Other Group

Chamber of Progress

The Chamber of Progress is a coalition of technology firms that supports pro-business public policies and left-of-center cultural values. It was created to communicate industry interests to Democratic lawmakers. [1] Chamber of Progress was established in November 2020, and its main office is located in McLean, Virginia. [2][3]

The Chamber’s partners include some of the largest technology firms in Silicon Valley, including Google, Amazon, Facebook, and Twitter, as well as major delivery and transportation service providers such as Uber, Instacart, Grubhub, and Doordash. The Chamber’s founder and chief executive officer is Adam Kovacevich, who previously led the public policy team at Google and served as an aide to several Democratic lawmakers. While the Chamber has claimed that it will not allow its partners to dictate its views and actions, Kovacevich has described the organization as “center-left.” [4] [5]

Policy Advocacy

While CEO Adam Kovacevich has said that Chamber of Progress member corporations “care about progressive goals,” he has also emphasized that the organization is “not reflexively anti-business.” Additionally, the Chamber is preparing for scrutiny of Silicon Valley from lawmakers. Kovacevich has said that “the tech industry’s political honeymoon is over” and that the Chamber will represent the interests of the industry in the event that lawmakers try to strengthen competition laws in order to combat allegedly monopolistic practices by major tech firms. [6]

Chamber of Progress opposes California’s Assembly Bill 5, which originally reclassified most freelancers and independent contractors in the state as full-time employees and required employers to provide them with full-time employee benefits. The organization then supported Proposition 22, a ballot measure that exempted more than 100 jobs originally included in the bill from being reclassified. In March 2021, Kovacevich wrote a blog post celebrating the passage of Proposition 22 and blamed “purists within organized labor” for helping to get Assembly Bill 5 passed in the first place. Kovacevich dismissed criticism of the $200 million that major gig employers spent in support of the ballot measure, claiming that labor union representatives were being “patronizing” and that their response “fails to recognize the reality of mainstream voter sentiment.” [7]

The Chamber opposes changes to Section 230 of the Communications Decency Act. This law, passed in 1996 by Congress, exempts Internet platforms and service providers from liability in the case that users share harmful content on the premise that the companies serve as neutral platforms, not as publishers which can edit, block, or otherwise discriminate against content. [8] Because platforms can still moderate content at their discretion, some Republican lawmakers have criticized Section 230, claiming social media platforms disproportionately censor right-of-center views. [9]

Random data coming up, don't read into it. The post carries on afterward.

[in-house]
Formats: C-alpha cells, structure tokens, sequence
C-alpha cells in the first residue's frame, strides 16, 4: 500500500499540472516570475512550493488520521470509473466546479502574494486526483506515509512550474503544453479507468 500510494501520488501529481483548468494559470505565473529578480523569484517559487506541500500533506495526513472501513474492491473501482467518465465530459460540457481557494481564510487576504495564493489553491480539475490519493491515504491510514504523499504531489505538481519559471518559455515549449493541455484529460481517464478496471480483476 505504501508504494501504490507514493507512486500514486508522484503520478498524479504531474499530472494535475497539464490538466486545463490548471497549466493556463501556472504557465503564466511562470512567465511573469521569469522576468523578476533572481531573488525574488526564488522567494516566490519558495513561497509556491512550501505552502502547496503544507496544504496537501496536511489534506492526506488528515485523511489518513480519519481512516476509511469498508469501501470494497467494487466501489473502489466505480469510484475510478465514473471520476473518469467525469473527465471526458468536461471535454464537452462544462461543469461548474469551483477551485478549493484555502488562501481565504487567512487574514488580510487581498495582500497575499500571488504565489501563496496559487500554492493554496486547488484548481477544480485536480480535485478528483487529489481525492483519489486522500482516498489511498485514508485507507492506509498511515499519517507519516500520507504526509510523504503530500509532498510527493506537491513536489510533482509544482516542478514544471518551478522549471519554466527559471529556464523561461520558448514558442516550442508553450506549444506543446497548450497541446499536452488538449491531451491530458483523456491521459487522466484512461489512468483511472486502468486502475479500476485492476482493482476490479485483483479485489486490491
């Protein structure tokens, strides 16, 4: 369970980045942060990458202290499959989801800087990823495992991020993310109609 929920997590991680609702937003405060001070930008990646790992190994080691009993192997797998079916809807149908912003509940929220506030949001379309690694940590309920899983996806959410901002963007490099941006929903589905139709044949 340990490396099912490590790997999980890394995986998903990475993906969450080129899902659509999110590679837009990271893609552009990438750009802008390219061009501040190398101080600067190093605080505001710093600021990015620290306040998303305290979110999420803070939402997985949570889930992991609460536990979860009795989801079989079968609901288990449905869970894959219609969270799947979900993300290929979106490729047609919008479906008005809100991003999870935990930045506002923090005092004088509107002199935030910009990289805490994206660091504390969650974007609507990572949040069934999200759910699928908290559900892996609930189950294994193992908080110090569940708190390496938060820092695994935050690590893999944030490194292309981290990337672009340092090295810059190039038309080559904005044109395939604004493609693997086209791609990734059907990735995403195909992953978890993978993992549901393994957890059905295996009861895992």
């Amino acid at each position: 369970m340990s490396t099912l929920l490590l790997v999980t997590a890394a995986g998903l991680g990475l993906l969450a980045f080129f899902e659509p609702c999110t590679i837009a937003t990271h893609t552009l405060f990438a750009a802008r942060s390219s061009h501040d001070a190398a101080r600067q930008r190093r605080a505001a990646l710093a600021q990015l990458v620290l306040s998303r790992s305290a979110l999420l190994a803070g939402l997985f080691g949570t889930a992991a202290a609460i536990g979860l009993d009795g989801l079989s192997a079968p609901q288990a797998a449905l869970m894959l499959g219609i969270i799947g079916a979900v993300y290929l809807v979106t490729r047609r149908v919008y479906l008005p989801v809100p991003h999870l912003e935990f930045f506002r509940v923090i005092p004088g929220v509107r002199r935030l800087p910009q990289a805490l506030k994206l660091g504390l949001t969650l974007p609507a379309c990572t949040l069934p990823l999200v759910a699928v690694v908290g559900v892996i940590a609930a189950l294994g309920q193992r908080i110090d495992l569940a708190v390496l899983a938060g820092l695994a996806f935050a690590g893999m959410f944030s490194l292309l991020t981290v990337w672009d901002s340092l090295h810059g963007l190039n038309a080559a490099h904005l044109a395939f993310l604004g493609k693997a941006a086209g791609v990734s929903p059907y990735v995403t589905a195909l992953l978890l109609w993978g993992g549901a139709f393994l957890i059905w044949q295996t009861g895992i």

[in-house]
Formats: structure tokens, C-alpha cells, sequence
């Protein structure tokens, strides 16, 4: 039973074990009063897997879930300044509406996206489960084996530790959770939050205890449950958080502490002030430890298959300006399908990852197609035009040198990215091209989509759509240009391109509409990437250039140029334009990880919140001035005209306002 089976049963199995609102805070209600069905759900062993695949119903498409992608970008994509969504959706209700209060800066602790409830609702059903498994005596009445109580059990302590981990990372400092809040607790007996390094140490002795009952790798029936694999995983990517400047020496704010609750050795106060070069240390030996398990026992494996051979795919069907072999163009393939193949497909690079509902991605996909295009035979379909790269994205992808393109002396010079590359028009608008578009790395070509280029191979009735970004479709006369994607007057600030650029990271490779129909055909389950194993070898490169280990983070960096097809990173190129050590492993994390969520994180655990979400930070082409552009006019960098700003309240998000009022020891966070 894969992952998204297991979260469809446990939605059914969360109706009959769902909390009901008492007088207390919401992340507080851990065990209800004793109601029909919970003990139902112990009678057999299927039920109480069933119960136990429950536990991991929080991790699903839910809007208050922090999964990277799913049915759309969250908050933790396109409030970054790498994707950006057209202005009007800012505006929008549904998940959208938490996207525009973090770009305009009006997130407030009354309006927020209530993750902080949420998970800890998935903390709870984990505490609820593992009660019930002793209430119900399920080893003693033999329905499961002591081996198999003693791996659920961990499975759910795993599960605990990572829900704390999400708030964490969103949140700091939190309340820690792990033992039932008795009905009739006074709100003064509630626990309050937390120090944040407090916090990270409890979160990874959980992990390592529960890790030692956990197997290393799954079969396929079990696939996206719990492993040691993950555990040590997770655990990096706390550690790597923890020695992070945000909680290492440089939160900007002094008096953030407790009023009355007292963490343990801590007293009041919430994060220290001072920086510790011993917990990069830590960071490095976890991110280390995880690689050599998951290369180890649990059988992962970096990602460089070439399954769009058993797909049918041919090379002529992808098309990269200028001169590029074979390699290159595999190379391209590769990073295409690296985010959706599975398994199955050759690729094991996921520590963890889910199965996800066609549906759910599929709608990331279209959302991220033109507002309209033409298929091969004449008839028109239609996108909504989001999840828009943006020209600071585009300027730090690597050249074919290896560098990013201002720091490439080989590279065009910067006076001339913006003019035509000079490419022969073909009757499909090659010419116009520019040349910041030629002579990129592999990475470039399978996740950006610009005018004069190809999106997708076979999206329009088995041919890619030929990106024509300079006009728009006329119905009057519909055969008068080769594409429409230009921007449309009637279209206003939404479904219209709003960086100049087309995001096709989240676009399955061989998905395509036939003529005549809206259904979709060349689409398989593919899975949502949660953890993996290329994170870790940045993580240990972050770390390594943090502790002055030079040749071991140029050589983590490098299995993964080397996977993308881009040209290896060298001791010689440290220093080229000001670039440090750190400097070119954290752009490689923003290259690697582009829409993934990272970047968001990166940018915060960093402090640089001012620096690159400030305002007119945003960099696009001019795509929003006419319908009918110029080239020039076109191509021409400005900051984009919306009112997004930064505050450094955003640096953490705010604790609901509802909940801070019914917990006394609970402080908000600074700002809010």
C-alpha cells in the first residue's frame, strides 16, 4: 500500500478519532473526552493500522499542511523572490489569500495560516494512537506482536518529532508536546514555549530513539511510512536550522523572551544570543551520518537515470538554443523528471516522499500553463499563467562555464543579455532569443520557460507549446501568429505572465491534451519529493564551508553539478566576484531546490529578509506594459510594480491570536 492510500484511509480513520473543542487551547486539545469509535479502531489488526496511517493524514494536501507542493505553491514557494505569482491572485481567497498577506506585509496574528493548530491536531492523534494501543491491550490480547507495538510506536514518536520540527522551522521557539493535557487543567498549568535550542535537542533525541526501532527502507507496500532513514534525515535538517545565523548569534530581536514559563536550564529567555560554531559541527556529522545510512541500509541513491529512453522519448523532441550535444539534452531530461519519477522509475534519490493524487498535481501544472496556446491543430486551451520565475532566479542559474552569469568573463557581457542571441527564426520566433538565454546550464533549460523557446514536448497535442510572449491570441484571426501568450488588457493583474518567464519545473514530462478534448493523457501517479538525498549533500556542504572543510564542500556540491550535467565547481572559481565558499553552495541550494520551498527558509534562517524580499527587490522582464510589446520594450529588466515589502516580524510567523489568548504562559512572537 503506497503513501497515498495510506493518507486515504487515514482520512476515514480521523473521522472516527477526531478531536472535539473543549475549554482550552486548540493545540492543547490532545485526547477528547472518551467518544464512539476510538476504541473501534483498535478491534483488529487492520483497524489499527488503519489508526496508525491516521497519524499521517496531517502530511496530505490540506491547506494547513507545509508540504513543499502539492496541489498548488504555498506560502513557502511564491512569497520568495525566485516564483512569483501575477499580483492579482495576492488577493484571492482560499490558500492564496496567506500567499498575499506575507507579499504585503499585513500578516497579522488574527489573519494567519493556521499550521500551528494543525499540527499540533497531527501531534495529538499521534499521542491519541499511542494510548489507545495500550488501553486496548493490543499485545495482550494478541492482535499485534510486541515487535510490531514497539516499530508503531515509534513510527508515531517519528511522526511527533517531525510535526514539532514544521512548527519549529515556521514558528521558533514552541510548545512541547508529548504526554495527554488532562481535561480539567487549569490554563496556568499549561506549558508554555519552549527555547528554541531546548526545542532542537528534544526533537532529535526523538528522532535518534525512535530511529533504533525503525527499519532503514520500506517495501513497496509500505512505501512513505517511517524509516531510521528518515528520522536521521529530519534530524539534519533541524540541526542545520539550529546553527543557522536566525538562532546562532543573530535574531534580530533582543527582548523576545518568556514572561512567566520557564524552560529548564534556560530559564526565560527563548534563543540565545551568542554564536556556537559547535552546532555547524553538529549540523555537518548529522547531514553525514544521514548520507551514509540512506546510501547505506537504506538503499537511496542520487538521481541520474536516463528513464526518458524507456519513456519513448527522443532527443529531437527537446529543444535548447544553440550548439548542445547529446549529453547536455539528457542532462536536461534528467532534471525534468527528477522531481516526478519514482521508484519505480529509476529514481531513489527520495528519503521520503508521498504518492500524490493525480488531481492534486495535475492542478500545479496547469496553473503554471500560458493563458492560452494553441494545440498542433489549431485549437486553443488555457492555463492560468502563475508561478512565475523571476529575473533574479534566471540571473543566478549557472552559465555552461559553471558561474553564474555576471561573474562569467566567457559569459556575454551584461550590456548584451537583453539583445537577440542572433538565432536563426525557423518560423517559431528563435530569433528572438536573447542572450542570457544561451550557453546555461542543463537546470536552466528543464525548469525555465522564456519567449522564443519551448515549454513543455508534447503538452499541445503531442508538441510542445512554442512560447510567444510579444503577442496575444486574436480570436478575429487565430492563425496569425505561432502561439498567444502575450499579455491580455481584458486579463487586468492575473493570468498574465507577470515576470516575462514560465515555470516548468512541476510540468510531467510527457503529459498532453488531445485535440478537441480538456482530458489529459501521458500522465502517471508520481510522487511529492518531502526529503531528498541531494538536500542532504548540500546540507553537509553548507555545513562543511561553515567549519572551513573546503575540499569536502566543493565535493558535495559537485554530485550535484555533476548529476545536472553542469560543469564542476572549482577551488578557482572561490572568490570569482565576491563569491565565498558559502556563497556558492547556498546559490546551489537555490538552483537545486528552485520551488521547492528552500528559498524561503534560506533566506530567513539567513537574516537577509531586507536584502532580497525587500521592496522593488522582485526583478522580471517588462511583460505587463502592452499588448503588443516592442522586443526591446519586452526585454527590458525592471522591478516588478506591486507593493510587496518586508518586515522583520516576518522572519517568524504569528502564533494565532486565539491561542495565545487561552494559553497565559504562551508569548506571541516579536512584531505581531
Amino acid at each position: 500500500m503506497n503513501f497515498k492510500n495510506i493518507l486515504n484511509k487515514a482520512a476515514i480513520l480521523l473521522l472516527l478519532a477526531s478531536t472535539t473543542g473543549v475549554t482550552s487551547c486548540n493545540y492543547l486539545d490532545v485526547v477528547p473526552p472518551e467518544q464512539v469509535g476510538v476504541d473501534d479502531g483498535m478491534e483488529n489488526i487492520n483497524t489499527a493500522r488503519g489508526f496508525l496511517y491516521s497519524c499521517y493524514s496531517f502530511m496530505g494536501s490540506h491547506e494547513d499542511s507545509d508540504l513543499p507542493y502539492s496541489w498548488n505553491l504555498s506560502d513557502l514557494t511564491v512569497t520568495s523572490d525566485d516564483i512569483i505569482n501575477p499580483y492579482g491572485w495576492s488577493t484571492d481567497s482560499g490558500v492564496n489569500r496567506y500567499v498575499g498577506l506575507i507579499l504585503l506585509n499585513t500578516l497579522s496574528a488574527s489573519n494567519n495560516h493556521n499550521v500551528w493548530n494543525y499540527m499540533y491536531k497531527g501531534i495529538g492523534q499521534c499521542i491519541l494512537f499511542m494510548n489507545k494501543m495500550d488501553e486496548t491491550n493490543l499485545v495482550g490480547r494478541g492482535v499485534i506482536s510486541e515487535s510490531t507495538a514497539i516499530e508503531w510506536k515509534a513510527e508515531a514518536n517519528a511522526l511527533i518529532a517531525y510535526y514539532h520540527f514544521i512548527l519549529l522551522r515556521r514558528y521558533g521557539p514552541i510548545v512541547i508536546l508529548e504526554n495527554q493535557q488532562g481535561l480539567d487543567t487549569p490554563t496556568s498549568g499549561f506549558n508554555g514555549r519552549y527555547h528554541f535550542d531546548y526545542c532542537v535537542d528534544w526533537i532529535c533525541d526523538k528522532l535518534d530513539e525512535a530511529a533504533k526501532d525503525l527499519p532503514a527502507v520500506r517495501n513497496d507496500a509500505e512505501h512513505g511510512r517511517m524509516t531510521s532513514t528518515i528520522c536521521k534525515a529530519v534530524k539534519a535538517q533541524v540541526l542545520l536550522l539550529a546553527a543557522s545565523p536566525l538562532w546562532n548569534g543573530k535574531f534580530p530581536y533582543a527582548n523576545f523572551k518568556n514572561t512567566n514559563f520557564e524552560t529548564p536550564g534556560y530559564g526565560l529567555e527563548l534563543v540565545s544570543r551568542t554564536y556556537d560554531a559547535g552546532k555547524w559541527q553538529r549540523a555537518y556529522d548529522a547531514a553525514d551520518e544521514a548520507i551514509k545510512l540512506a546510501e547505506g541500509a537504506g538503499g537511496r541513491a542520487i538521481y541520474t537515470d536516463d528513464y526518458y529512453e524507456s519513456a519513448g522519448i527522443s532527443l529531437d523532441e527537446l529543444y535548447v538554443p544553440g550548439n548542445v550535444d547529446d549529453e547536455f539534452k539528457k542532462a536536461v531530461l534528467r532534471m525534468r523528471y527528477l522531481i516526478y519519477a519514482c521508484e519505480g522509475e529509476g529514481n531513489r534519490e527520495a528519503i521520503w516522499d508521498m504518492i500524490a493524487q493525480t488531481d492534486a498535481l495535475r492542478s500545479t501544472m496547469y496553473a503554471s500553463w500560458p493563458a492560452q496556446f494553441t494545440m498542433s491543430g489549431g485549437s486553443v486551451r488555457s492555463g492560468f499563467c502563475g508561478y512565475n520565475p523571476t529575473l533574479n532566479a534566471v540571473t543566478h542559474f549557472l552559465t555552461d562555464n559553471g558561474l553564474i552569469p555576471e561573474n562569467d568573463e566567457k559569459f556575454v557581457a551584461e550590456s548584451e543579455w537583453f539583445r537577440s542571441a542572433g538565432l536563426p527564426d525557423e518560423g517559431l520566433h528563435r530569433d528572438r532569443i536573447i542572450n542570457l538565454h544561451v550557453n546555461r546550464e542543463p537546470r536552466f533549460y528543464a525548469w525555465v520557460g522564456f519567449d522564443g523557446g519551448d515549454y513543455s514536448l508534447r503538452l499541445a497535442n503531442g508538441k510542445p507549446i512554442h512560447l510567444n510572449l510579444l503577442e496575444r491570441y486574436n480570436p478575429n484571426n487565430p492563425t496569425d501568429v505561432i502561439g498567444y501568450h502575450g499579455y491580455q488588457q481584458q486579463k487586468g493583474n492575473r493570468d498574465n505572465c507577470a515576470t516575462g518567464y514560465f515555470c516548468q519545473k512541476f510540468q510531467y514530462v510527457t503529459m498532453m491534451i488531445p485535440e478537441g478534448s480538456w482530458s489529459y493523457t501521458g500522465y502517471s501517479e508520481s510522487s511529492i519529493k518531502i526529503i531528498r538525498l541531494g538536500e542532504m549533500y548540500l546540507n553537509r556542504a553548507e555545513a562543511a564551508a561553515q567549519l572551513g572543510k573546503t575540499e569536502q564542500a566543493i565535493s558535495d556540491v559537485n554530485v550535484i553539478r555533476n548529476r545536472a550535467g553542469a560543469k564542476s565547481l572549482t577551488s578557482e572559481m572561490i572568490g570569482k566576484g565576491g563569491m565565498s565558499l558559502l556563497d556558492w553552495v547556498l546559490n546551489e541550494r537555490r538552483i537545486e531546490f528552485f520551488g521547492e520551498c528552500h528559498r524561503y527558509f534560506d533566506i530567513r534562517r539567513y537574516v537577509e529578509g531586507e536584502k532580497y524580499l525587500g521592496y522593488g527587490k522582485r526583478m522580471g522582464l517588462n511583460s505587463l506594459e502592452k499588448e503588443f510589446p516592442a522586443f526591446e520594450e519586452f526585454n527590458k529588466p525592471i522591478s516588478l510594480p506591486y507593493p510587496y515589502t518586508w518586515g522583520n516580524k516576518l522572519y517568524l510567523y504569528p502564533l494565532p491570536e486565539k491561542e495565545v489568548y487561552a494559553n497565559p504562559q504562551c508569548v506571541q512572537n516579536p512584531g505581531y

Chamber of Progress opposed a unionization campaign by the Retail, Wholesale, and Department Store Union (RWDSU) at an Amazon facility in Alabama. [10] Amazon employees voted overwhelmingly against unionization, though some RWDSU representatives claimed that Amazon intimidated employees and engaged in “egregious and blatantly illegal” conduct. Amazon rejected the allegations. [11] In a now-deleted Twitter post, Chamber of Progress claimed that the “employees’ rejection of a union drive showed worker satisfaction” and that “progressive goals are being achieved without unionization. [12] Kovacevich claimed that “partisans and union activists” were projecting “their own agendas” onto the failed unionization effort. [13]

Leadership

Adam Kovacevich is the founder and CEO of the Chamber of Progress. He previously worked as the head of public policy at Google and as an aide for several Democratic members of Congress, including former U.S. Representative Cal Dooley (D-CA) and former U.S. Senator Joe Lieberman (I-CT). Kovacevich also formerly worked as an aide to South Carolina State Superintendent Inez Tenenbaum (D). [14]

New Jersey State Senator Troy Singleton (D-Palmyra) and Colorado State Senator Jeff Bridges (D-Arapahoe) are members of the Chamber’s advisory board, which also includes current and former Democratic political operatives, government officials, and tech industry executives. [15]

Controversies

Both left-of-center and right-of-center observers have criticized the Chamber of Progress for allegedly using left-of-center causes as cover to promote the technology industry’s policy objectives. Left-of-center magazine Mother Jones reported that Kovacevich previously supported Republican lawmakers such as U.S. Senator Tom Cotton (R-AR) and U.S. Representative Jim Jordan (R-OH) before founding the organization and shifting his focus to influencing Democrats. [16]